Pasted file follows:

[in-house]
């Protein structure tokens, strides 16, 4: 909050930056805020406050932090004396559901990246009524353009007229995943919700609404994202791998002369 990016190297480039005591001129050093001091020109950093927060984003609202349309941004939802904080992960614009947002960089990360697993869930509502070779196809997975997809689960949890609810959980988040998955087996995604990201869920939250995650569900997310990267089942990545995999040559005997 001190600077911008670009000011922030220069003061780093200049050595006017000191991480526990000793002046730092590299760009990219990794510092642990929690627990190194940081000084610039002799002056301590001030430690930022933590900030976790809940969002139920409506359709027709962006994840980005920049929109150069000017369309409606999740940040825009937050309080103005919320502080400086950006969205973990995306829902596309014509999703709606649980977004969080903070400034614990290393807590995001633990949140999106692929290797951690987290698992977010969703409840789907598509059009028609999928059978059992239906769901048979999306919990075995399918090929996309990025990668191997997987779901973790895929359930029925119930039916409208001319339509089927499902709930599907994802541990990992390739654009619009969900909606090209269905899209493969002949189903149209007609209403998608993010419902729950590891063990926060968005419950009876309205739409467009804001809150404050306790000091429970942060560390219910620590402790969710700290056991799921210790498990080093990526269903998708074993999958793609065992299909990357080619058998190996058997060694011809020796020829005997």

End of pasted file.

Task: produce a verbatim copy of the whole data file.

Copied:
[in-house]
């Protein structure tokens, strides 16, 4: 909050930056805020406050932090004396559901990246009524353009007229995943919700609404994202791998002369 990016190297480039005591001129050093001091020109950093927060984003609202349309941004939802904080992960614009947002960089990360697993869930509502070779196809997975997809689960949890609810959980988040998955087996995604990201869920939250995650569900997310990267089942990545995999040559005997 001190600077911008670009000011922030220069003061780093200049050595006017000191991480526990000793002046730092590299760009990219990794510092642990929690627990190194940081000084610039002799002056301590001030430690930022933590900030976790809940969002139920409506359709027709962006994840980005920049929109150069000017369309409606999740940040825009937050309080103005919320502080400086950006969205973990995306829902596309014509999703709606649980977004969080903070400034614990290393807590995001633990949140999106692929290797951690987290698992977010969703409840789907598509059009028609999928059978059992239906769901048979999306919990075995399918090929996309990025990668191997997987779901973790895929359930029925119930039916409208001319339509089927499902709930599907994802541990990992390739654009619009969900909606090209269905899209493969002949189903149209007609209403998608993010419902729950590891063990926060968005419950009876309205739409467009804001809150404050306790000091429970942060560390219910620590402790969710700290056991799921210790498990080093990526269903998708074993999958793609065992299909990357080619058998190996058997060694011809020796020829005997």